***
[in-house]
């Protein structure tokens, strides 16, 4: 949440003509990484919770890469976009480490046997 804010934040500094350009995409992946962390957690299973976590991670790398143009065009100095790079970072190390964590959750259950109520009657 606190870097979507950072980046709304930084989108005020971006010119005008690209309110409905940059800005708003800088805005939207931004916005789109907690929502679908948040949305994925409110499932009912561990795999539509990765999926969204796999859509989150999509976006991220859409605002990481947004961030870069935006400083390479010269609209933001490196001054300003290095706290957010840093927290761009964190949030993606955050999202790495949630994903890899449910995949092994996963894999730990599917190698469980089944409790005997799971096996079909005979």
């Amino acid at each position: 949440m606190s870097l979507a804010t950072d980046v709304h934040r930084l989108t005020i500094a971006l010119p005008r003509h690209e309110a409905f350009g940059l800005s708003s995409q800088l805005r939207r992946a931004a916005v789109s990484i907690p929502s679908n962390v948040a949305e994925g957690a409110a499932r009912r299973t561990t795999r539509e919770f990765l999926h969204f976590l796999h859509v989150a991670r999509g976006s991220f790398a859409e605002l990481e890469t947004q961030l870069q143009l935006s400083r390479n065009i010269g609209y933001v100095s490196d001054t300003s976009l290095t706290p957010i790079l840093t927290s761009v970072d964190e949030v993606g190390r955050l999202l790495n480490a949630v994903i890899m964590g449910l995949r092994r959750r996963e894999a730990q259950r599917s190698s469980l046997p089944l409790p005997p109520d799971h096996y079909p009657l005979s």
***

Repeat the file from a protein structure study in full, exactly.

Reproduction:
[in-house]
């Protein structure tokens, strides 16, 4: 949440003509990484919770890469976009480490046997 804010934040500094350009995409992946962390957690299973976590991670790398143009065009100095790079970072190390964590959750259950109520009657 606190870097979507950072980046709304930084989108005020971006010119005008690209309110409905940059800005708003800088805005939207931004916005789109907690929502679908948040949305994925409110499932009912561990795999539509990765999926969204796999859509989150999509976006991220859409605002990481947004961030870069935006400083390479010269609209933001490196001054300003290095706290957010840093927290761009964190949030993606955050999202790495949630994903890899449910995949092994996963894999730990599917190698469980089944409790005997799971096996079909005979």
């Amino acid at each position: 949440m606190s870097l979507a804010t950072d980046v709304h934040r930084l989108t005020i500094a971006l010119p005008r003509h690209e309110a409905f350009g940059l800005s708003s995409q800088l805005r939207r992946a931004a916005v789109s990484i907690p929502s679908n962390v948040a949305e994925g957690a409110a499932r009912r299973t561990t795999r539509e919770f990765l999926h969204f976590l796999h859509v989150a991670r999509g976006s991220f790398a859409e605002l990481e890469t947004q961030l870069q143009l935006s400083r390479n065009i010269g609209y933001v100095s490196d001054t300003s976009l290095t706290p957010i790079l840093t927290s761009v970072d964190e949030v993606g190390r955050l999202l790495n480490a949630v994903i890899m964590g449910l995949r092994r959750r996963e894999a730990q259950r599917s190698s469980l046997p089944l409790p005997p109520d799971h096996y079909p009657l005979s």